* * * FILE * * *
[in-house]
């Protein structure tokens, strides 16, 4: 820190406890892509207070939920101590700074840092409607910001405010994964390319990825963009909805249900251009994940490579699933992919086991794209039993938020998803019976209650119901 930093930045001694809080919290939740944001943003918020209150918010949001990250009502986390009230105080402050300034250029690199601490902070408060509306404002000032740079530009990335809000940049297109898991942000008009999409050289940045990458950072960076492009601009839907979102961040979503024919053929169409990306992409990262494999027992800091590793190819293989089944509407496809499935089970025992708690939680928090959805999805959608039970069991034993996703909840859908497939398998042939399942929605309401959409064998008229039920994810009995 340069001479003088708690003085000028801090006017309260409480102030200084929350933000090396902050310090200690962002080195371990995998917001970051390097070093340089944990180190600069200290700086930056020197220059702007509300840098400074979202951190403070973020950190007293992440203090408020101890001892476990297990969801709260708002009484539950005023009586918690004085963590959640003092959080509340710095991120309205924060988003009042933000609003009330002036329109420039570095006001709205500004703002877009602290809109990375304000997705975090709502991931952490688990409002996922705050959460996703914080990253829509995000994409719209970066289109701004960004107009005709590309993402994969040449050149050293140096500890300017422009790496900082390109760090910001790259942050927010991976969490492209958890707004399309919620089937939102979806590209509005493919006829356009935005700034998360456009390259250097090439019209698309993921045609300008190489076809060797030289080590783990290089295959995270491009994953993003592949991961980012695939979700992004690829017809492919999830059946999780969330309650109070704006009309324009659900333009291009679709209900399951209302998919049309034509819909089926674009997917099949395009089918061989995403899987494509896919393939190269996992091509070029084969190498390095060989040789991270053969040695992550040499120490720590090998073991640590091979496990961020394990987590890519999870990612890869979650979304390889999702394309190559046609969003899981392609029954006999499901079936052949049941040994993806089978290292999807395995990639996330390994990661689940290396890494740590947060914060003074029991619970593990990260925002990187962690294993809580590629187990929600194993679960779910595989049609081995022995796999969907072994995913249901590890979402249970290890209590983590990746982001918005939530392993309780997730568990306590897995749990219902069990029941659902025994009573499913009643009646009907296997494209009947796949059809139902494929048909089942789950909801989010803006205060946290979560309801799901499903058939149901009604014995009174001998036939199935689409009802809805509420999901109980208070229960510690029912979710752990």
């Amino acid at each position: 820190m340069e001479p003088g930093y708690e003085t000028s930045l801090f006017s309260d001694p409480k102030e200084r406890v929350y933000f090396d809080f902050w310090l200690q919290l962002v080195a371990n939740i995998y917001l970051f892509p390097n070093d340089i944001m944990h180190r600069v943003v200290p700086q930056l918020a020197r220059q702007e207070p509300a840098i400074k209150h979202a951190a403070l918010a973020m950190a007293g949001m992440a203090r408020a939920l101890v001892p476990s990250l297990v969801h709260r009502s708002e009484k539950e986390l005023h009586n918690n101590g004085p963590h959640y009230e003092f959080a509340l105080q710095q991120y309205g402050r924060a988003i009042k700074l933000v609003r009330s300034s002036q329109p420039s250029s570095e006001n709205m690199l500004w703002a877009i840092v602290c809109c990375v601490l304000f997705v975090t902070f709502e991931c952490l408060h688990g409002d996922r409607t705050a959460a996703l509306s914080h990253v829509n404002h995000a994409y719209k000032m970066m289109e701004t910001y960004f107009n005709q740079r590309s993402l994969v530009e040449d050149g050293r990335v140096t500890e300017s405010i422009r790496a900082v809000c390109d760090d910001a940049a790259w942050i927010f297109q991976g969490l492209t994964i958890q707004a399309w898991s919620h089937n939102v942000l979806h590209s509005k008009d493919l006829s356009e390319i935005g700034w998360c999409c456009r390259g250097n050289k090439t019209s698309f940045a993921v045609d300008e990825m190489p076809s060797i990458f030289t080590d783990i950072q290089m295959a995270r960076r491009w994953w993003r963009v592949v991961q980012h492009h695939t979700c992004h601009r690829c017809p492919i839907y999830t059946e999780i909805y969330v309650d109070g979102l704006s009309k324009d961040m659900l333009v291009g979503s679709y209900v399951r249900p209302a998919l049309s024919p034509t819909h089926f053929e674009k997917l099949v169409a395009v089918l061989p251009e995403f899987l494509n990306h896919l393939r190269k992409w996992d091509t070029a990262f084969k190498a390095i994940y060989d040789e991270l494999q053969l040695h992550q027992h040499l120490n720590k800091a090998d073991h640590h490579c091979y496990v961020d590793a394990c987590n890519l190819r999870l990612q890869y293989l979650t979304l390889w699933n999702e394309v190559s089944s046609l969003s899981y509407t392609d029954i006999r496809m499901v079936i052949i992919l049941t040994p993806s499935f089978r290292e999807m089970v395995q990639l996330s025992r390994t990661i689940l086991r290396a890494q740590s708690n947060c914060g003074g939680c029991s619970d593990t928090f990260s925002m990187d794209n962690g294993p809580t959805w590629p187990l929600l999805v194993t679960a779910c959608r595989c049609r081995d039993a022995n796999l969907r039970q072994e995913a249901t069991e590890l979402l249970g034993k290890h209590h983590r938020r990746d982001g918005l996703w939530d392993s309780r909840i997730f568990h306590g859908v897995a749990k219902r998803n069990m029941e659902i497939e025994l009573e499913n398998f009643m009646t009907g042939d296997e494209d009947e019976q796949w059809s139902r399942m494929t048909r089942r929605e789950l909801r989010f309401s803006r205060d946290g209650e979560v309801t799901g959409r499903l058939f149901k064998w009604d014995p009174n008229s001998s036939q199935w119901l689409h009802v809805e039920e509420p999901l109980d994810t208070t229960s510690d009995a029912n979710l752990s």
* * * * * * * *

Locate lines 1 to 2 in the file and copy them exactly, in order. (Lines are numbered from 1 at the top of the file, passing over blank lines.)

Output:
[in-house]
């Protein structure tokens, strides 16, 4: 820190406890892509207070939920101590700074840092409607910001405010994964390319990825963009909805249900251009994940490579699933992919086991794209039993938020998803019976209650119901 930093930045001694809080919290939740944001943003918020209150918010949001990250009502986390009230105080402050300034250029690199601490902070408060509306404002000032740079530009990335809000940049297109898991942000008009999409050289940045990458950072960076492009601009839907979102961040979503024919053929169409990306992409990262494999027992800091590793190819293989089944509407496809499935089970025992708690939680928090959805999805959608039970069991034993996703909840859908497939398998042939399942929605309401959409064998008229039920994810009995 340069001479003088708690003085000028801090006017309260409480102030200084929350933000090396902050310090200690962002080195371990995998917001970051390097070093340089944990180190600069200290700086930056020197220059702007509300840098400074979202951190403070973020950190007293992440203090408020101890001892476990297990969801709260708002009484539950005023009586918690004085963590959640003092959080509340710095991120309205924060988003009042933000609003009330002036329109420039570095006001709205500004703002877009602290809109990375304000997705975090709502991931952490688990409002996922705050959460996703914080990253829509995000994409719209970066289109701004960004107009005709590309993402994969040449050149050293140096500890300017422009790496900082390109760090910001790259942050927010991976969490492209958890707004399309919620089937939102979806590209509005493919006829356009935005700034998360456009390259250097090439019209698309993921045609300008190489076809060797030289080590783990290089295959995270491009994953993003592949991961980012695939979700992004690829017809492919999830059946999780969330309650109070704006009309324009659900333009291009679709209900399951209302998919049309034509819909089926674009997917099949395009089918061989995403899987494509896919393939190269996992091509070029084969190498390095060989040789991270053969040695992550040499120490720590090998073991640590091979496990961020394990987590890519999870990612890869979650979304390889999702394309190559046609969003899981392609029954006999499901079936052949049941040994993806089978290292999807395995990639996330390994990661689940290396890494740590947060914060003074029991619970593990990260925002990187962690294993809580590629187990929600194993679960779910595989049609081995022995796999969907072994995913249901590890979402249970290890209590983590990746982001918005939530392993309780997730568990306590897995749990219902069990029941659902025994009573499913009643009646009907296997494209009947796949059809139902494929048909089942789950909801989010803006205060946290979560309801799901499903058939149901009604014995009174001998036939199935689409009802809805509420999901109980208070229960510690029912979710752990």